What is Mobile First Indexing?

In March 2018, Google announced that they were starting to migrate their crawling method over to mobile-first indexing. What this means is that Google is beginning to use mobile versions of websites for indexing and ranking, where previously they prioritised the desktop version of a site.

(Note that Google have said that they will continue to have a single index that serves all Google search results; therefore, they won't be implementing a separate 'mobile-first' index.)

The switch to mobile-first indexing represents a reversal in the way Google approaches website content. A majority of web traffic now comes from mobile devices, and it's encouraging to see Google responding to this shift and striving to make everyone's browsing experience as enjoyable as possible.

Mobile First Indexing

How will mobile-first indexing affect my website?

Google's announcement indicated that websites won't be removed from the index just because they are not mobile friendly. However, Google will generally prioritise mobile-friendly websites in their results if the user is searching on a mobile device. We anticipate that desktop-only sites will lose organic search traffic as more and more Internet users shift away from PCs and towards smartphones.

If you have a responsive website, you shouldn't have to take any action - Google will recognise that your site is mobile friendly and continue to show it in search results.

If you do not have a responsive website, we would encourage you to switch to a more mobile-friendly design. At Designer Websites, we specialise in responsive websites that load quickly and function perfectly across all devices, providing an outstanding experience for desktop and mobile users alike.

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Mobile User Experience

Mobile user experience should be a core consideration for all web designers and online businesses in 2017. A huge portion of all online activity now takes place on a smartphone; Google have even created a completely separate index to make sure they're giving mobile searchers the best possible results. Even if your website works like a dream on larger screens, you'll lose a lot of potential customers if it's a nightmare for smartphone users.

So what can I do to make mobile users happy?

If you want to get a good return from your site's mobile visitors, you'll need to think about the user experience you're offering and how this translates to smaller screens. Mobile user experience quality depends on many different factors, but here are a few key areas to focus on:

Use a responsive design.

The first step towards total mobile-friendliness is upgrading to a responsive website design. Browsing a non-responsive website on a smartphone usually means 'pinching' to zoom in and get a proper look at the content; a well-designed responsive website will automatically adapt to fit the screen it's being viewed on, so no matter what device your customer is using, your content should display perfectly with no pinching required.

Don't bury important content.

One mistake that lots of people make these days is assuming that mobile users are happy to scroll indefinitely in order to reach the piece of content they need. It's true that scrolling is a more comfortable and fluid action than clicking/tapping, and because of this, it's safe to assume that most mobile users would rather scroll through a long page than click through several small pages (this is why people don't like those articles that display information in the form of a click-to-proceed slideshow). However, smartphone users don't have an infinite supply of patience, and you won't be doing anybody any favours by putting your important content at the bottom of the page, several screen-lengths down.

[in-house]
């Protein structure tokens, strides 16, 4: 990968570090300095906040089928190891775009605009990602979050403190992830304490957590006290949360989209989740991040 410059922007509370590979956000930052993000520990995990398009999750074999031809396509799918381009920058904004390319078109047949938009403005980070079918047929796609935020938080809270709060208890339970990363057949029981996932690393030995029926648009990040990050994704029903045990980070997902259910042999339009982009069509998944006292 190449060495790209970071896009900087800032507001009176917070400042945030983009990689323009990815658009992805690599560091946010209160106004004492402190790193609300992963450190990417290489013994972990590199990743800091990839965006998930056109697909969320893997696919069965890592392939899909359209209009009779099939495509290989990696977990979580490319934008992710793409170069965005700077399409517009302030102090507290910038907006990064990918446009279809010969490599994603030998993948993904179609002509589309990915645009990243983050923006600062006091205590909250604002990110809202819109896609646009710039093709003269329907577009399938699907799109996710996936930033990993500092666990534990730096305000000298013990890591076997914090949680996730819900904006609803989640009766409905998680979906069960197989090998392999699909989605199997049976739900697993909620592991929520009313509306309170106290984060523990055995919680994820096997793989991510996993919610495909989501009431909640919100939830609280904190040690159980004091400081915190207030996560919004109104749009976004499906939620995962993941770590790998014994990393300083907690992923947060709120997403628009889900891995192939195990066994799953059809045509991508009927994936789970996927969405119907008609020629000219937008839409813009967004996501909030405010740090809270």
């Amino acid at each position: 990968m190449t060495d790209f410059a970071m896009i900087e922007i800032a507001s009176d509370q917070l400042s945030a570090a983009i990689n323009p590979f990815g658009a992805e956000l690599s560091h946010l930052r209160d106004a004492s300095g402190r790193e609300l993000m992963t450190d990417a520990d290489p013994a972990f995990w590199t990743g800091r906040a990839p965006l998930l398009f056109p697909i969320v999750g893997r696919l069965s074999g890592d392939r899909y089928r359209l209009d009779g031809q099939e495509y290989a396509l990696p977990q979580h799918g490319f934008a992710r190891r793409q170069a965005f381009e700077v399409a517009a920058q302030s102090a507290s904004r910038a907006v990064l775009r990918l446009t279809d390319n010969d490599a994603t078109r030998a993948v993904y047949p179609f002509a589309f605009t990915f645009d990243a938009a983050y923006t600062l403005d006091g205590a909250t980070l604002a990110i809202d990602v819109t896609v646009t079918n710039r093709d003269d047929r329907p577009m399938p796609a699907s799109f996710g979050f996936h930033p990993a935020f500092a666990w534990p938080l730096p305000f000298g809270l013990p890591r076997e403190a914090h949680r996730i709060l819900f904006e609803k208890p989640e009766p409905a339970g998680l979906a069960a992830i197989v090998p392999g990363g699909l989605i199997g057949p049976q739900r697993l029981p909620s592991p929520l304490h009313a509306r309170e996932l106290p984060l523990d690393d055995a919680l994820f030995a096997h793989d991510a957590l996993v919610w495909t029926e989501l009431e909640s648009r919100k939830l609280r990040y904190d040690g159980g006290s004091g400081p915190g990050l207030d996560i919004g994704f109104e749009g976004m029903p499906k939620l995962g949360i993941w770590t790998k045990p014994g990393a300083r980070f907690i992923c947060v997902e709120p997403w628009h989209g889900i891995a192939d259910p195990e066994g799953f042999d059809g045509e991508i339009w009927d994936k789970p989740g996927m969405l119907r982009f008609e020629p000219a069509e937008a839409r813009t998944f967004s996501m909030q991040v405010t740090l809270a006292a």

Wherever possible, the 'meat' of your page should sit above the fold (or, failing that, not too far below the fold). Make your important content - your call to action, your key info - immediately visible rather than assuming that people will be happy to scroll down to find it.

Be fast!

If there's one thing that everyone on the web (but especially the average mobile user) hates, it's a page that takes an eternity to load. Even if you don't care about ticking off smartphone owners, you should be striving to ensure that your website loads quickly for the benefit of your desktop visitors; if you are serious about maximising your mobile conversions, then site speed becomes even more important because lots of mobile users are browsing within a very limited time window. Perhaps they're killing time while they wait for the bus, or perhaps they're already on the bus and they've got one minute to peruse your website before their stop arrives - either way, time is of the essence and long loading times will cause frustration and quite possibly prompt people to try one of your competitors instead.

If you're not sure how to boost your website's loading speeds, try typing your URL into Google's PageSpeed Insights tool.

Space out your clickable elements.

Tapping a smartphone screen with your finger is a less refined, less accurate action than a mouse click, so if there's something on your website that you want lots of people to click on (e.g. a 'Contact Us' button, a hyperlink within a paragraph of text), you'd better make it easy for them. In order to meet the basic standard for mobile-friendliness, all clickable elements on your website should be:
  1. A good distance from all other clickable elements
  2. Big enough to tap with ease